Project No: 11263216

Title: Transformation of water soluble iron speciation in particulate matter: evidence in the atmosphere and implication on particle oxidative potential

PI: Prof. Ning, Zhi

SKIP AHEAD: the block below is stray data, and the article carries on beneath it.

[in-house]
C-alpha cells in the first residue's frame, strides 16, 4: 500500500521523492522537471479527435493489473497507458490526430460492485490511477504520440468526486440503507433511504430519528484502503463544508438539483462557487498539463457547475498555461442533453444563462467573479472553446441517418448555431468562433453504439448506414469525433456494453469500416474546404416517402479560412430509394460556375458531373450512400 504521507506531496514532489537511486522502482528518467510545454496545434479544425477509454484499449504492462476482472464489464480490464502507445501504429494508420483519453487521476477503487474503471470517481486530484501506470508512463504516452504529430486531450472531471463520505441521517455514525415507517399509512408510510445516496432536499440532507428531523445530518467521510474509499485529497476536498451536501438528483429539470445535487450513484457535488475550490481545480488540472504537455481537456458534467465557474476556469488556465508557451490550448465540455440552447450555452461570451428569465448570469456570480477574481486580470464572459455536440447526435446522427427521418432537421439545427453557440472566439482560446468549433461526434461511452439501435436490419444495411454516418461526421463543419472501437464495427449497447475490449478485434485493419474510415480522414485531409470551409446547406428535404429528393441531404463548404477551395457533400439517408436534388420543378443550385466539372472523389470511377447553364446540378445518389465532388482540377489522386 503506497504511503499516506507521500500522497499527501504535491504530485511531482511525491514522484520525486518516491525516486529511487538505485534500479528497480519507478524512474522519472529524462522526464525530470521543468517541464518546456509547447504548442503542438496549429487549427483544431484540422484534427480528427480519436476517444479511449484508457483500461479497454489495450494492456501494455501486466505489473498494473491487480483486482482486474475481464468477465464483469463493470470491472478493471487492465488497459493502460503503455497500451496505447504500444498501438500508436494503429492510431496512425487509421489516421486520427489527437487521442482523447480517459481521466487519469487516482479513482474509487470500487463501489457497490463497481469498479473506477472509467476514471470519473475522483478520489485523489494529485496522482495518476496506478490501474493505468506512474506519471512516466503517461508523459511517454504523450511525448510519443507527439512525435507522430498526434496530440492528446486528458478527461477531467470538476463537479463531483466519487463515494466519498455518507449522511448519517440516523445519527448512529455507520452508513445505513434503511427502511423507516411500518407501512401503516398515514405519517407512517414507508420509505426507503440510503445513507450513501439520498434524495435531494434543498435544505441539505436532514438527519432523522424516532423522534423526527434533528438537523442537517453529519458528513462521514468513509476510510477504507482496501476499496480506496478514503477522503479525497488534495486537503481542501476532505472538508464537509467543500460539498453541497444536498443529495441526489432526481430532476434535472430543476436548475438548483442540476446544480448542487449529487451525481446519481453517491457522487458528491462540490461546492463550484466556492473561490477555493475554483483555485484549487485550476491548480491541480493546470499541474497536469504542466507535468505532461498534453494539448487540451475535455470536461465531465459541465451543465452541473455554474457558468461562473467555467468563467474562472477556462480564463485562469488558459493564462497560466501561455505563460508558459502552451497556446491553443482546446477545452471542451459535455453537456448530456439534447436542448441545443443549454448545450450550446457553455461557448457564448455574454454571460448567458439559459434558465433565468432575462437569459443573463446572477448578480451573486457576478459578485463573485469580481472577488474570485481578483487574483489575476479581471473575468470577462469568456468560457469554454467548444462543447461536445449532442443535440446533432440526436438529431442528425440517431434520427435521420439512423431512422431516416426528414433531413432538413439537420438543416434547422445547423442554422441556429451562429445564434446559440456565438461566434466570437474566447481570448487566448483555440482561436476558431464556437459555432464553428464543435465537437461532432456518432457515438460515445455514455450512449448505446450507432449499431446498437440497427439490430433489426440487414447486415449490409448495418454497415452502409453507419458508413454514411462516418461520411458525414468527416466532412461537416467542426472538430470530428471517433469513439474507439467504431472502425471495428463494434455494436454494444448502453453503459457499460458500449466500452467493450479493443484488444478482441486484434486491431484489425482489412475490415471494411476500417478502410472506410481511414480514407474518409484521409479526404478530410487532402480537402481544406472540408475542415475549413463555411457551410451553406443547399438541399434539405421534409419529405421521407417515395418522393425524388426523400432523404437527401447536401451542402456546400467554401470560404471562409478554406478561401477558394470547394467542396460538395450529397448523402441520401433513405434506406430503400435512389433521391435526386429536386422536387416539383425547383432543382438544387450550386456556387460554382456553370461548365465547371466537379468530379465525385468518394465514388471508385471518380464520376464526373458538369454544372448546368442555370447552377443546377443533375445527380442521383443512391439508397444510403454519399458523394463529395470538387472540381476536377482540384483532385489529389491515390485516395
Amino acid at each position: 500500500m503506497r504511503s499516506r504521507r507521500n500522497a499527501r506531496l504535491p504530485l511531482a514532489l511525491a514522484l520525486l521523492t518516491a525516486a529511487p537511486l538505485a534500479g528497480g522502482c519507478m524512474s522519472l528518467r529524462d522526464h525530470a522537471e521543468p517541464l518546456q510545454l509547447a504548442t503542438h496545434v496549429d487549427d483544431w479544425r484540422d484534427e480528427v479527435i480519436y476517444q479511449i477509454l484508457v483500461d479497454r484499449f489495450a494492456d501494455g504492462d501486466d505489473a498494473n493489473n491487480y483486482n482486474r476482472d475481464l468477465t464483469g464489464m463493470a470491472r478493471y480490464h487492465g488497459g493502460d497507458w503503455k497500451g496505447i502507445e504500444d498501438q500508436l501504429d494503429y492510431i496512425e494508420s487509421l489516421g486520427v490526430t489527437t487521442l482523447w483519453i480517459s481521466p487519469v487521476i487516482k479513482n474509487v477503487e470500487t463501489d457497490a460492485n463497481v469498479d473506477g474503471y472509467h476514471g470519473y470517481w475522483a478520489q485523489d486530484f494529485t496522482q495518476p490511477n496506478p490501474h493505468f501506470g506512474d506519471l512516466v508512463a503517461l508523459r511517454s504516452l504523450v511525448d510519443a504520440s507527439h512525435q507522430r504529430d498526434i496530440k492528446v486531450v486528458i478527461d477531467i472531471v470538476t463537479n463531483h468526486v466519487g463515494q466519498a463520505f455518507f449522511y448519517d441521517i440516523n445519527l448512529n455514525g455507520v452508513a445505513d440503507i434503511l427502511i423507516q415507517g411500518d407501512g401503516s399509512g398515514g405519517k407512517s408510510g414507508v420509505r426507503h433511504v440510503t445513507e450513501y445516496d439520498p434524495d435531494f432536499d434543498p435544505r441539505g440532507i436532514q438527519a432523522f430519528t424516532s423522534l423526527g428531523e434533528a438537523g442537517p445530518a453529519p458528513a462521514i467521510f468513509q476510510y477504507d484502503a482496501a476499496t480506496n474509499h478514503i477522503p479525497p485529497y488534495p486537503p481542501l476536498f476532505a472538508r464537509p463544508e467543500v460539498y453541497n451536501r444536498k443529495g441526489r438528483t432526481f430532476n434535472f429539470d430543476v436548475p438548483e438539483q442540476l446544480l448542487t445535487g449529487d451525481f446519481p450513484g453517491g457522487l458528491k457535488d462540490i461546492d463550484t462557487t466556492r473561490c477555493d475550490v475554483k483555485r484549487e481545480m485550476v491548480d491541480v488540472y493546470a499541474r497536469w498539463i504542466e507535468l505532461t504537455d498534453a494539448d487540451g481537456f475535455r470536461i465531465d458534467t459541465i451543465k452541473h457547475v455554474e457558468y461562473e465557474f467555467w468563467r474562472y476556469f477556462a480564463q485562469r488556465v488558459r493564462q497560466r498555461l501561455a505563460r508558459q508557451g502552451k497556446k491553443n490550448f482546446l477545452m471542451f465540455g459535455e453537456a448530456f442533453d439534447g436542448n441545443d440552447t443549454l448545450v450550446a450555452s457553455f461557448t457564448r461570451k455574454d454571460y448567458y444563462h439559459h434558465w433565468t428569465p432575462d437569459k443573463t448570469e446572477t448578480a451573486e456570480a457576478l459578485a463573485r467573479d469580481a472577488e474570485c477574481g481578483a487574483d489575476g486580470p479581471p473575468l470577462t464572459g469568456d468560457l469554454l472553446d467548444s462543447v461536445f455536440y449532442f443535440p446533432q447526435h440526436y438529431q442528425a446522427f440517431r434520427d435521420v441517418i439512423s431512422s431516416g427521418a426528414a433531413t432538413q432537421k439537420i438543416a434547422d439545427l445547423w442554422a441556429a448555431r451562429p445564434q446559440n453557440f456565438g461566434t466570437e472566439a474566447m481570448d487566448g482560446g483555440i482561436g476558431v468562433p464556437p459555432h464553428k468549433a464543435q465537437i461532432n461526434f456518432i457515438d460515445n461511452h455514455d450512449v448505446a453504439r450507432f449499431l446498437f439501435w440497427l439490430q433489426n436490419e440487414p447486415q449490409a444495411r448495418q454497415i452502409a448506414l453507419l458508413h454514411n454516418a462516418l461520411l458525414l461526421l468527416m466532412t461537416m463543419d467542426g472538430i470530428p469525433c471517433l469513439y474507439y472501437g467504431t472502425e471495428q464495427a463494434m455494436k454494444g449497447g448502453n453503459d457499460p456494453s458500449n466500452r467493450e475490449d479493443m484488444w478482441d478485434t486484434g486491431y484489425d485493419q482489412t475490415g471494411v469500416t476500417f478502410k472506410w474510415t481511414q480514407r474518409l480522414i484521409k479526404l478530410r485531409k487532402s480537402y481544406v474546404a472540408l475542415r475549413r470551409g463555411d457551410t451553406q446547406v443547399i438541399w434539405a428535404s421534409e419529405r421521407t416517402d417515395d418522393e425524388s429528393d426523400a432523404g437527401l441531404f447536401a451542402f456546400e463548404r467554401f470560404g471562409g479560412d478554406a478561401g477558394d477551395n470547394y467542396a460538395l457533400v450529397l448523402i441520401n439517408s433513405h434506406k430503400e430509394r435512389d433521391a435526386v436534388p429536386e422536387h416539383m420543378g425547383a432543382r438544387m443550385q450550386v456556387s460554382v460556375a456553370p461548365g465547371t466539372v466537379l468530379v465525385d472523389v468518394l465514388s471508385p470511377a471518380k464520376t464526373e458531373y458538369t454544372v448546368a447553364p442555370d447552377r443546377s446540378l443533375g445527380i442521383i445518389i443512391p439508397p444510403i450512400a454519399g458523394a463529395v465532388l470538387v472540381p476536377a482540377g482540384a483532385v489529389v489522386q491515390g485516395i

Exposure to fine Particulate Matter (PM2.5) has been linked with various adverse health effects. Particle bound metals, especially transition metals, are hypothesized to initiate respiratory disease and trigger systemic inflammatory disease response. Understanding the role of metals in PM induced health effects is key to mitigate the impact of air pollution and protect public health. Iron is the most abundant PM transition metals from various sources including road dust, traffic, industrial and ship emissions. Many research studies have shown positive association between water soluble iron and the generation of reactive oxygen species (ROS) as the pathway to oxidative stress. However, the two different oxidation states of ferrous (Fe(II)) and ferric (Fe(III)) can be inter-converted in which photoreduction of Fe(III) to Fe(II) theoretically participates in a catalytic cycle to produce toxic hydroxyl radicals (·OH) and Fe(II) can also be oxidized to Fe(III) by molecular oxygen to generate superoxide anion O2- while Fe(III) plays an important role in various redox reactions. Currently, there is very little information on if and how this inter-conversion can happen in the atmosphere. The significant knowledge gap not only limits our understanding of bioavailability of iron as an essential nutrient that controls oceanic productivity, and impacts the global carbon budget and climate, but also hinders the further illustration of the mechanisms of atmospheric aging effect on PM toxicity on adverse health effect. This study will combine both real world field investigation to provide evidence-based knowledge on the particle bound water soluble iron speciation, and laboratory investigation to demonstrate the impact of atmospheric processing and aging on the conversion between Fe (II) and Fe (III). The findings from this study will be one of the first investigations of its kind, and we expect the results will form the basis to better understand the relation between particle metals and health effects.